Feel free to leaf through at your leisure. Some of these reporters may have a head start on you, though.
Nearly every city department budget will either be increased or remain the same under the 2015 proposal. Total departmental budgets will increase $31 million above 2014, according to the budget document, with money for 150 police recruits and 5 percent across-the-board raises for the New Orleans Police Department, as well as a minimum wage increase and paid maternity leave for city workers. And unlike Landrieu’s 2014 budget, which counted on 170 full-time positions lost to attrition, the 2015 proposal adds about 127 full-time positions.Also horizon-related, some LSU economists have a new report out projecting job growth in the metro are and the state over the next two years. I'm looking forward to reading this too because, despite the rosy picture Loren Scott typically paints for us in blurbs like these...
“Revenue is up and so we can invest more in what the people of New Orleans say they want,” Landrieu said, adding, “Make no mistake there is a long way to go, and there are looming liabilities on the horizon.”
“Louisiana is in the midst of an industrial boom unlike any other in our history, with over $100 billion in industrial projects either under construction or at the front-end engineering and design phase,” LSU economists Loren C. Scott and James A. Richardson said in their annual two-year forecast.The full story isn't always quite so great.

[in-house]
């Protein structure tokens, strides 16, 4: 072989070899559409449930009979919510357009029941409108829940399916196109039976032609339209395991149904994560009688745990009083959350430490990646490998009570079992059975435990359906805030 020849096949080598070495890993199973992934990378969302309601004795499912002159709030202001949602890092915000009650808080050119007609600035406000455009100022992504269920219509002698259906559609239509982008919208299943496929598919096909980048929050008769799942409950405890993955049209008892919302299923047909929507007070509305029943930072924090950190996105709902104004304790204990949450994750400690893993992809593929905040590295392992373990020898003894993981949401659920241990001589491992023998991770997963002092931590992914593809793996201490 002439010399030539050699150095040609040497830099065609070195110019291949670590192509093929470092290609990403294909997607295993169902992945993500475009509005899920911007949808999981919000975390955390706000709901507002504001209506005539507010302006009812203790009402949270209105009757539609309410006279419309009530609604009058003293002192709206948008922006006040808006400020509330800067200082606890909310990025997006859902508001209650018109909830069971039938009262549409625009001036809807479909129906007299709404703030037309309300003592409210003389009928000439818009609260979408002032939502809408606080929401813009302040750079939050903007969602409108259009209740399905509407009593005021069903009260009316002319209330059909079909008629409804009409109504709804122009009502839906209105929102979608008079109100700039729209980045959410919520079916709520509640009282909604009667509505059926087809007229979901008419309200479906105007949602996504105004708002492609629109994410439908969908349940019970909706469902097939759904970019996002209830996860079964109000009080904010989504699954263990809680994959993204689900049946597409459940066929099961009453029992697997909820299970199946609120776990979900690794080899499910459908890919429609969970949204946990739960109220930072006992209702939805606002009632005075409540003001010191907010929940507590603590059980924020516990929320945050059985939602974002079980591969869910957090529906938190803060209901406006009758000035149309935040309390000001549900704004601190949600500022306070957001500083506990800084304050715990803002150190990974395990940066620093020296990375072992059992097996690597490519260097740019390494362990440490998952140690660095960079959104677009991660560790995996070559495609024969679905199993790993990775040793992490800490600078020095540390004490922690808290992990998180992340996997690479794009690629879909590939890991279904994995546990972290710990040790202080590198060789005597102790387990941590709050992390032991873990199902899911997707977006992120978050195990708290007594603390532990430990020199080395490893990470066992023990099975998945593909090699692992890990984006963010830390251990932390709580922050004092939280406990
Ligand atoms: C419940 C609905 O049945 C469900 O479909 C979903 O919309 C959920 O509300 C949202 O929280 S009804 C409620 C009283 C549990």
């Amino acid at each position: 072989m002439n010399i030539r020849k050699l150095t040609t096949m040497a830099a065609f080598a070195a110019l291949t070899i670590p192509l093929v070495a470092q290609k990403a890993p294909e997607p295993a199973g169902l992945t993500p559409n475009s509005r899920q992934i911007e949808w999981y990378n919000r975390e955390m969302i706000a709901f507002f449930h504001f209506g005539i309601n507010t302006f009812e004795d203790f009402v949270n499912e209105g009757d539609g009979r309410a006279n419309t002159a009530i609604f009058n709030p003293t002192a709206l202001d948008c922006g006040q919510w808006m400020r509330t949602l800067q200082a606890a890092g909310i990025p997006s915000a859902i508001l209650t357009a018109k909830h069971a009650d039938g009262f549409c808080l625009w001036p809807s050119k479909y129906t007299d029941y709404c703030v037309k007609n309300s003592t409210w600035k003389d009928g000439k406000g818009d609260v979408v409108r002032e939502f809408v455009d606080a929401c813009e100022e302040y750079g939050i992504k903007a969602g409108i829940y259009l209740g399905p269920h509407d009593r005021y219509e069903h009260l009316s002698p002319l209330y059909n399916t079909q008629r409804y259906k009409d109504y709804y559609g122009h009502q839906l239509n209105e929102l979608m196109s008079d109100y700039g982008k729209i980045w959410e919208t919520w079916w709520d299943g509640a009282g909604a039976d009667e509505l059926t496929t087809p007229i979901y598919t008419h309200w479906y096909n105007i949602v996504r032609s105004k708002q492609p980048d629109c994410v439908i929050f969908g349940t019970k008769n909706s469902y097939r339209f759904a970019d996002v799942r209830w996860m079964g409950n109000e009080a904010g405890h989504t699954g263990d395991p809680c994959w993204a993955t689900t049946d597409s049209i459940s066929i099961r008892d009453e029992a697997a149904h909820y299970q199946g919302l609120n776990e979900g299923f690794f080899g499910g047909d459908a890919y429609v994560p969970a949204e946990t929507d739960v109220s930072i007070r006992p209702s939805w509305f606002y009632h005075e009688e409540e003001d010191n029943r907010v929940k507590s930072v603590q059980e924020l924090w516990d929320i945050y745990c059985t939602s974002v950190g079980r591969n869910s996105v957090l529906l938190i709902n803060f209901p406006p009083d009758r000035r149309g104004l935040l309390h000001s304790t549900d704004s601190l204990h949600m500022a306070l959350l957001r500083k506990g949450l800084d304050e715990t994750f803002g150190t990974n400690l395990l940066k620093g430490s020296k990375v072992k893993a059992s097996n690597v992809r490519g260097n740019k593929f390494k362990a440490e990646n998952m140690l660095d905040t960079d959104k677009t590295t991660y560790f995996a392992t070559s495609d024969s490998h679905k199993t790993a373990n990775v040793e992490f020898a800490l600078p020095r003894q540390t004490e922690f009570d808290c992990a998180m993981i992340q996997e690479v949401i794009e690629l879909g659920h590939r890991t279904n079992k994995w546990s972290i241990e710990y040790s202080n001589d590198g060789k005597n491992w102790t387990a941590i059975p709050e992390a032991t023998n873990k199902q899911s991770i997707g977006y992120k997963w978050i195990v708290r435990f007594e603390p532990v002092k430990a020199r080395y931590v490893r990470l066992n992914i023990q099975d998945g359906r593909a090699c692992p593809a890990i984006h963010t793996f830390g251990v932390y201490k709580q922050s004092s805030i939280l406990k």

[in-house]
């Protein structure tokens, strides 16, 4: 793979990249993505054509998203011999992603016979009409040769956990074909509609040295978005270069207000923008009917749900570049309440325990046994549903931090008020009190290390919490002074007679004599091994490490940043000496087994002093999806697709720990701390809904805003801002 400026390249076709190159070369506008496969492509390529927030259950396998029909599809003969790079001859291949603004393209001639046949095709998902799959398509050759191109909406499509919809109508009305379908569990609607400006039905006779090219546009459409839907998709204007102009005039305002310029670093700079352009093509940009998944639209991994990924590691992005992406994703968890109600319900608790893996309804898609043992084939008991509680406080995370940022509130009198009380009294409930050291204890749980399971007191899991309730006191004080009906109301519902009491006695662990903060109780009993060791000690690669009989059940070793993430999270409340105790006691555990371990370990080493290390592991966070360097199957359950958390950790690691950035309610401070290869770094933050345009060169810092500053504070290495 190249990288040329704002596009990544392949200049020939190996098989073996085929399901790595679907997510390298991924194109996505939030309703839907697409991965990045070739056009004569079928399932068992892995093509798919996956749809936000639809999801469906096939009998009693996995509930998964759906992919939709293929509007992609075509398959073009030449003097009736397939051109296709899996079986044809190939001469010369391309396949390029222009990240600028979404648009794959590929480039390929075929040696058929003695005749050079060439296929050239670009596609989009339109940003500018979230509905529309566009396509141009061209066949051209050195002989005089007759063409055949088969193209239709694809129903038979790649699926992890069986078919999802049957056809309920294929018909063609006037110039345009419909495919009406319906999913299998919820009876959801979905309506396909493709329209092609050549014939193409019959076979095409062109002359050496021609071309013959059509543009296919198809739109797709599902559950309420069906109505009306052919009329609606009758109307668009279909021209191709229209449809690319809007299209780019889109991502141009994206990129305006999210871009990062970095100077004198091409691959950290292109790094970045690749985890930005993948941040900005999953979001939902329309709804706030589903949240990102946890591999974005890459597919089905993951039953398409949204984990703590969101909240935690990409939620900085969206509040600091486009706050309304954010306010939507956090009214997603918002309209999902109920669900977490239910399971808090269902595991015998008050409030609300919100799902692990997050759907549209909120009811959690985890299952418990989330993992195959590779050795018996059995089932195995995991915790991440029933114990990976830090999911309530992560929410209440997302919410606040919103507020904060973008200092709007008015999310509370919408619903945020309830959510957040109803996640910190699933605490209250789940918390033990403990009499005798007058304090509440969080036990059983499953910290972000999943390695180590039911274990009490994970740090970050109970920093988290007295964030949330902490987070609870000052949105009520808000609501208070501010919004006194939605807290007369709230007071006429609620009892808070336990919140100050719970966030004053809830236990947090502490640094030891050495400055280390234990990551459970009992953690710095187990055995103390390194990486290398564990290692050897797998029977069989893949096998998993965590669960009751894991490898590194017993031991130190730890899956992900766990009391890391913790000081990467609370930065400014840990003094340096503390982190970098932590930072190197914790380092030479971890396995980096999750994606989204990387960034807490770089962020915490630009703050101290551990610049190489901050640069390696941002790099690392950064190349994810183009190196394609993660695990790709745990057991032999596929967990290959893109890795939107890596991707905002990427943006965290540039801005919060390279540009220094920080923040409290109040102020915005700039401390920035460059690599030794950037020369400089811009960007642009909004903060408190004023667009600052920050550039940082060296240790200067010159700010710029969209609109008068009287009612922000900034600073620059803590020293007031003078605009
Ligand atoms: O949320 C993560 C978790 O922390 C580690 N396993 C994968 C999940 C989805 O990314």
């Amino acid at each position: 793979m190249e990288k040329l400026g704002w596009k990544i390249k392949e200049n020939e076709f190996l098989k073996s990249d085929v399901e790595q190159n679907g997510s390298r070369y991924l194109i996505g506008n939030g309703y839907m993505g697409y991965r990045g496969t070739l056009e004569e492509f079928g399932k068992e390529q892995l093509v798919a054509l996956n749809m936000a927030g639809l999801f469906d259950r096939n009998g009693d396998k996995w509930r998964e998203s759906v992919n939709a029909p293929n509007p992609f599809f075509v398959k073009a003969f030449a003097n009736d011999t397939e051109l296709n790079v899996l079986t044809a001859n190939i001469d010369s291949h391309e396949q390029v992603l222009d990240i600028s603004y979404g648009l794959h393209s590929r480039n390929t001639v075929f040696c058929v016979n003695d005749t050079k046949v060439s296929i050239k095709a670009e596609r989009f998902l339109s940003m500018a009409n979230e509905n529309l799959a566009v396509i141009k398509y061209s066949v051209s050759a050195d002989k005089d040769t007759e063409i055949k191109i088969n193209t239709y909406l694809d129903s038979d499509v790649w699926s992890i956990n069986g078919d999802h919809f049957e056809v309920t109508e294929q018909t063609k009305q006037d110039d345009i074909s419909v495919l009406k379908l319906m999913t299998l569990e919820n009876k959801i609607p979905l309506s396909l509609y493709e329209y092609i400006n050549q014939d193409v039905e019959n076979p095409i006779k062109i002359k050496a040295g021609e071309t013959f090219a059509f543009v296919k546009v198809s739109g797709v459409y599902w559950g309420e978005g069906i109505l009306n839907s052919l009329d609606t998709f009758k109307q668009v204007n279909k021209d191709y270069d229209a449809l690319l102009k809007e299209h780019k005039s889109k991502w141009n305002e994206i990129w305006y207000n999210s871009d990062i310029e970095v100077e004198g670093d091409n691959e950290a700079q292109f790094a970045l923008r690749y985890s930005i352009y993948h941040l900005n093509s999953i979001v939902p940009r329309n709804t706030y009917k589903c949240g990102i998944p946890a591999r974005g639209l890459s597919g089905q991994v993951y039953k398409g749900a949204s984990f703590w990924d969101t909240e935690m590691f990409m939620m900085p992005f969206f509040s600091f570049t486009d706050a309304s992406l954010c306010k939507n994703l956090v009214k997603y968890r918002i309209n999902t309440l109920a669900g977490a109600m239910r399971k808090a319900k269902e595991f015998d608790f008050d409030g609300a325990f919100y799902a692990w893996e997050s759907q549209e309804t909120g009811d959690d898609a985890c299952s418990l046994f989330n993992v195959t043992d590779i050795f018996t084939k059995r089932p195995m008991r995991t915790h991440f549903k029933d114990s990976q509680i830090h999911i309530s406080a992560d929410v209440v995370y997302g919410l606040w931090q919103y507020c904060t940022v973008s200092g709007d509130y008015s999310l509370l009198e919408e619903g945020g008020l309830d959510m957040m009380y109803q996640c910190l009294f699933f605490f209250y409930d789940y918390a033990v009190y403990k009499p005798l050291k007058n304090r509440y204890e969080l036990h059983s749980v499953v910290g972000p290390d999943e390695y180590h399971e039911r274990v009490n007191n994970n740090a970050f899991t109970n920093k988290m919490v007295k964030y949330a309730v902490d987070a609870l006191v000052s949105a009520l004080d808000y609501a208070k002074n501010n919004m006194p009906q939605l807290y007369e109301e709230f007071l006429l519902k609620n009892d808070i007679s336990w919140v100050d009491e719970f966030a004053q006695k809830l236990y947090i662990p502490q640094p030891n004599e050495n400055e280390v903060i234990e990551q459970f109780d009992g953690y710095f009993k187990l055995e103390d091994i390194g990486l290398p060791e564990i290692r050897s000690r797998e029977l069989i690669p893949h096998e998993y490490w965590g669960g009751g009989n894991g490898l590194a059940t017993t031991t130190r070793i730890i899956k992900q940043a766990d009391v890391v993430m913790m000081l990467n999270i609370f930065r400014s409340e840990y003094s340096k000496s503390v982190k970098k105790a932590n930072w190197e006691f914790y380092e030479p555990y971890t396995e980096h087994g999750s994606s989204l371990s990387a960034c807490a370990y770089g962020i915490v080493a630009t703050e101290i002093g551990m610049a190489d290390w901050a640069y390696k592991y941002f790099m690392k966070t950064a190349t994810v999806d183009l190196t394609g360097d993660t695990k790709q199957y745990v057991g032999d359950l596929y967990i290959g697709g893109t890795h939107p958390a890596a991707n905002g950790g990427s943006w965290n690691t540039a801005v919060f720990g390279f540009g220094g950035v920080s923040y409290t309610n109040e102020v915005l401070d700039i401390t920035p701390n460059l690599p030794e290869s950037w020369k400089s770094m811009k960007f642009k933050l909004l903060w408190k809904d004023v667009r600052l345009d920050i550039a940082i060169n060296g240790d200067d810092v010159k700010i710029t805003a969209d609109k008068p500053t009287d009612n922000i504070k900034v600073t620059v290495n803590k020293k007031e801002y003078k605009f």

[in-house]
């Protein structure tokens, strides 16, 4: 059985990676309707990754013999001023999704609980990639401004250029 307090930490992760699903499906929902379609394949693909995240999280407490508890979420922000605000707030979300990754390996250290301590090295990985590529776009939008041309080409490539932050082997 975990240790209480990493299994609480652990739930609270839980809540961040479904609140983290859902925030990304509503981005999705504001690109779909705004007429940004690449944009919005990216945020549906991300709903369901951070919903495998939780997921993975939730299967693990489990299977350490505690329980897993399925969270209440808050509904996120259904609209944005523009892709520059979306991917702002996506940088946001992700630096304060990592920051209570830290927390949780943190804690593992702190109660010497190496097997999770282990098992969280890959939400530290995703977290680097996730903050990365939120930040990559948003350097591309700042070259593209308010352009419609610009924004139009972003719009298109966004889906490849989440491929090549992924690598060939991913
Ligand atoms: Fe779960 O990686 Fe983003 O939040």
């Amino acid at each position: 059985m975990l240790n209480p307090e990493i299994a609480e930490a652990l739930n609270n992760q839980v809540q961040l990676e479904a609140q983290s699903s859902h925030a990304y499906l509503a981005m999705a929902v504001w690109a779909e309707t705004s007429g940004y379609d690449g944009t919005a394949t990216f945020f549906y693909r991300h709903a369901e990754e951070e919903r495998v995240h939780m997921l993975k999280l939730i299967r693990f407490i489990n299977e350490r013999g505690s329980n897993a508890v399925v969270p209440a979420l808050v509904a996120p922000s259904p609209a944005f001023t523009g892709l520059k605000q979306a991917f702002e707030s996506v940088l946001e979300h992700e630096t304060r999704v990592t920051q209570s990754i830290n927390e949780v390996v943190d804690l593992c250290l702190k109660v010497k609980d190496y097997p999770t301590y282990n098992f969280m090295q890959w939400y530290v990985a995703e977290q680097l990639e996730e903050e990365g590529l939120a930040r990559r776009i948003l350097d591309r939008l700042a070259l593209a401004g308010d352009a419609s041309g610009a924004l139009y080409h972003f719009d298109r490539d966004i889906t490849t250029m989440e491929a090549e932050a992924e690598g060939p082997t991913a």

After Katrina, the New Orleans metro area lost 133,700 jobs, more than one-fifth of total employment. The sudden drop wiped out three decades of employment growth, the report says.
The city saw a pre-storm peak of nearly 620,000 jobs. After the blow from the storm, the metro area lost 6,700 jobs in the national recession, a 1.3 percent drop.
Today, after four years of job growth, the metro area has about 553,100 workers after recovering 72,500 jobs lost after the storm.
Economists predict the metro area will add 8,300 jobs, a 1.5 percent increase, in 2015, and 9,000 jobs in 2016, a 1.6 percent increase.
"A disheartening factor has been the slow recovery since the storms," the report says.